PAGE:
Law & Courts

Shades of Understanding

By Joetta L. Sack — April 09, 2003 11 min read
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Schools in Puyallup, Wash., are trying to be more attentive to the perspectives of minority students. It's a welcome change.

Cynthia Dunn’s daughter, Victoria, had already endured teasing and name- calling from her elementary school classmates because she is biracial. But Dunn knew there was much greater trouble when, in 5th grade, Victoria returned from vacation with a tan and her teacher told her, in front of the class, that she “looked like a chocolate bar.”

Dunn’s concern and frustration only grew when, after asking the school’s principal for help, she was told to “take it up with the teacher.”

“I went out of that school angry—there was nowhere to go, nowhere to turn, nobody would listen to me,” recalls Dunn, who went to her car and cried, afraid to take on the Puyallup district alone. “I told my daughter, ‘Honey, this is just the way life is here—you’re just going to have to deal with it.’”

It turns out that Dunn wasn’t alone. Throughout the 1990s, scores of other parents encountered similar runarounds, they say, when they tried to pursue complaints about race-related discrimination and harassment in this rural district in west-central Washington state.

Eventually, Dunn was among 59 parents, students, and former students who filed a racial-discrimination lawsuit against the district in January 2000, setting the stage for what promised to be a protracted and costly court battle that threatened to further unravel Puyallup’s already-frayed social fabric.

Enter E. Susan Gourley, the district’s kindly-yet-forceful superintendent. Eighteen days after she came on the job in July 2000, she began talks to negotiate a settlement. She wanted to resolve the case quickly so that, rather than having courts tell the district what to do, people here could “chart our own course.” It took twoyears, but eventually an accord was struck with all of the parties involved.

The settlement not only provides $7.5 million in damages to the families of the plaintiffs, but also will affect nearly every facet of the 20,000-student district’s business, from hiring to curriculum to athletics.

Now, for the first time in years, Gourley and others here see signs that things are improving. Rather than dodging such tough issues, she and other district leaders are eager to show off their schools and the changes they’re making.

Gourley, who believes that what happened in Puyallup could take place anywhere, hopes that her district’s settlement will be a blueprint for school systems elsewhere that confront challenging issues of race relations.

“We’re going to be open about sharing our progress,” she says.

Thirty miles south of Seattle and just east of Tacoma, Puyallup used to be a primarily blue-collar, rural farm town best known for cheap-car lots. But when real estate prices in Seattle, Tacoma, and Olympia soared in the 1990s, the town became known for its cheap land. And, some here say, that’s when underlying racial tensions bubbled up.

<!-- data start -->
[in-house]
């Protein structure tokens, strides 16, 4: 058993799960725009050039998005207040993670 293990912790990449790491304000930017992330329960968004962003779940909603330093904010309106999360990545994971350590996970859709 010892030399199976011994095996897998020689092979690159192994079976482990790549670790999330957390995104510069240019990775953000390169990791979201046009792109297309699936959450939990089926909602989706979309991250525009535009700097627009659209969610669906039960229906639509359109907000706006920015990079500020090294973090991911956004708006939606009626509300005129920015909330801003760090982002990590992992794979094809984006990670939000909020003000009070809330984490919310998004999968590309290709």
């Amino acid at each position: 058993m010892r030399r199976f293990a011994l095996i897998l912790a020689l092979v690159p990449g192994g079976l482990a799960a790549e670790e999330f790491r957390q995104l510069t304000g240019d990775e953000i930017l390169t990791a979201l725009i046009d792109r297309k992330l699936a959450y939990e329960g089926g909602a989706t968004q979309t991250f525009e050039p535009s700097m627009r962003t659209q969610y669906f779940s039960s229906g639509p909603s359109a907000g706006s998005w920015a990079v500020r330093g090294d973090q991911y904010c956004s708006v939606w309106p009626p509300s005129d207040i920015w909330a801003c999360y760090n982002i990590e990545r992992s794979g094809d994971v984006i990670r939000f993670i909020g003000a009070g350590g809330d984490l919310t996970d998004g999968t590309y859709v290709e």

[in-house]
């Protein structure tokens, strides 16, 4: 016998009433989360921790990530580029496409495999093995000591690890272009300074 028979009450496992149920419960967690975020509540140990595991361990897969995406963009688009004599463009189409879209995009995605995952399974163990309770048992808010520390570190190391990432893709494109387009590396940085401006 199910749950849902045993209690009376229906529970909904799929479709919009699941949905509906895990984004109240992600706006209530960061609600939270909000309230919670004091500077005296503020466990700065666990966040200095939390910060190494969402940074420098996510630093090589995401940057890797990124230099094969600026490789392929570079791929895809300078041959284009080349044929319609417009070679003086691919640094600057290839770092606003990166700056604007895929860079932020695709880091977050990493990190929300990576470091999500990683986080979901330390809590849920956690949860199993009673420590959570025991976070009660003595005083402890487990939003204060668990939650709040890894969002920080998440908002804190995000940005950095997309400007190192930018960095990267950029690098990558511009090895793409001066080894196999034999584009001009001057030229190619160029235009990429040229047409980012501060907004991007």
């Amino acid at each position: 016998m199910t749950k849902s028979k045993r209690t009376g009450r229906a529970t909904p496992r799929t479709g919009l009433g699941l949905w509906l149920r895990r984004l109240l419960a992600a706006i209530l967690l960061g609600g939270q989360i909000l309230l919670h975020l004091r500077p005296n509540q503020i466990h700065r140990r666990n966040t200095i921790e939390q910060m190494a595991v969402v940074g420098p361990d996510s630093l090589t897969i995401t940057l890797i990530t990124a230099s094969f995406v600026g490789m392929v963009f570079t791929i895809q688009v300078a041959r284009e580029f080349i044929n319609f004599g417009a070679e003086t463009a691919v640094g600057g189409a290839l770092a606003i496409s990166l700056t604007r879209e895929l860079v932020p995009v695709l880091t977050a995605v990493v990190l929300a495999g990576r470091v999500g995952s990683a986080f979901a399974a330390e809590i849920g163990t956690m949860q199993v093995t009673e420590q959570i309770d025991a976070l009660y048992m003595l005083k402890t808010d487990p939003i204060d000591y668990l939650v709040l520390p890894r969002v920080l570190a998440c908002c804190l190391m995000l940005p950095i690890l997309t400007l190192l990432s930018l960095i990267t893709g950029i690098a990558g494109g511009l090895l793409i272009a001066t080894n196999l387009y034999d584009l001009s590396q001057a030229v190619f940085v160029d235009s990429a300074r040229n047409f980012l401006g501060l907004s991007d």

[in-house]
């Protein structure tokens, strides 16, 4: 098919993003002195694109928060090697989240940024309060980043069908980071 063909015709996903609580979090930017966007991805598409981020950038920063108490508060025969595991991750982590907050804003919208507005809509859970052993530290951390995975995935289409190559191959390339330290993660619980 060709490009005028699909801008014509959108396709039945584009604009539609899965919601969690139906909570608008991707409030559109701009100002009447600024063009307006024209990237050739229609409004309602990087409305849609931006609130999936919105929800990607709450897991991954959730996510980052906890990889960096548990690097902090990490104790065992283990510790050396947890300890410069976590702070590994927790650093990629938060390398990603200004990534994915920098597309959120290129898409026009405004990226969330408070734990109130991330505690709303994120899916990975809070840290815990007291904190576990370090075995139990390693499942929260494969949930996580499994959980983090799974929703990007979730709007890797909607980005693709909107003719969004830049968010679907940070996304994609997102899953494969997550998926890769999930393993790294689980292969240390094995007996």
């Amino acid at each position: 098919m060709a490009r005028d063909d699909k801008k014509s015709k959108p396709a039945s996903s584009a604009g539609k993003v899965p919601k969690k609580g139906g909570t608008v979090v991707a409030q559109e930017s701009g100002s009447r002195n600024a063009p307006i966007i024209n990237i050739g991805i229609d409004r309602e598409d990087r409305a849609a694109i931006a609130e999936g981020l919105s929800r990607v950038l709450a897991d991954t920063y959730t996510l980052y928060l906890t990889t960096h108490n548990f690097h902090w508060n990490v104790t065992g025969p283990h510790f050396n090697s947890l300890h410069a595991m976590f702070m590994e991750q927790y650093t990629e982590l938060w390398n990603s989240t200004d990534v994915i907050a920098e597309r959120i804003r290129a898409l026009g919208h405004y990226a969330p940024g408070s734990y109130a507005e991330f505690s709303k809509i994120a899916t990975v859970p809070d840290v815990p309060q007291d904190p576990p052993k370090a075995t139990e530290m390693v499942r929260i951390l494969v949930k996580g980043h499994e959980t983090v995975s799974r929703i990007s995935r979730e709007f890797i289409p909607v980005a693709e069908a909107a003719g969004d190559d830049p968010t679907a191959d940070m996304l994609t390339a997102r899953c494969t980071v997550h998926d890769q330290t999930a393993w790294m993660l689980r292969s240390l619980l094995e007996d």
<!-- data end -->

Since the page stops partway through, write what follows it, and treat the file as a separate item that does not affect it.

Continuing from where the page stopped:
Today, the community, with a population of 100,000, has heavy traffic and miles of strip malls and seemingly random development. To accommodate the growth, thick forests are being leveled to squeeze in hundreds of beige-colored houses. The schools are still about 82 percent white, but are seeing increasing numbers of African- American and Hispanic students, who total about 3 percent and 4 percent of the enrollment, respectively. The remaining students are American Indian and Asian.

Rather than dodging such tough issues, district leaders are eager to show off their schools and the changes they're making.

The town is fiercely proud of its many sports championships. Alumni of Puyallup High School, where some of the incidents took place, often leave gifts to the school in their wills.

According to the families who sued, minority students were not always welcomed at Puyallup’s schools. Even after the U.S. Department of Education’s office for civil rights investigated for racial bias, and in 1998 ordered the district to revise its policies for dealing with complaints, problems persisted, the plaintiffs say.

The court documents tell sobering stories: teachers who used racial epithets in referring to black students during classes and athletic practices, and allowed white students to do the same; administrators who permitted a group of white students to carry Confederate flags to school; and an administration that turned a blind eye when graffiti such as “KKK” and “Die Nigger” were spray- painted on school buildings. One plaintiff, who was a football player, says he was beaten, called racial slurs, and once found his football jersey smeared with excrement.

“What struck me was the extent that the conflict was unaddressed,” says John R. Connelly Jr., the lead lawyer for the plaintiffs. “When parents would go to the school and ask that something be done, there was lip service, but nothing was being done.”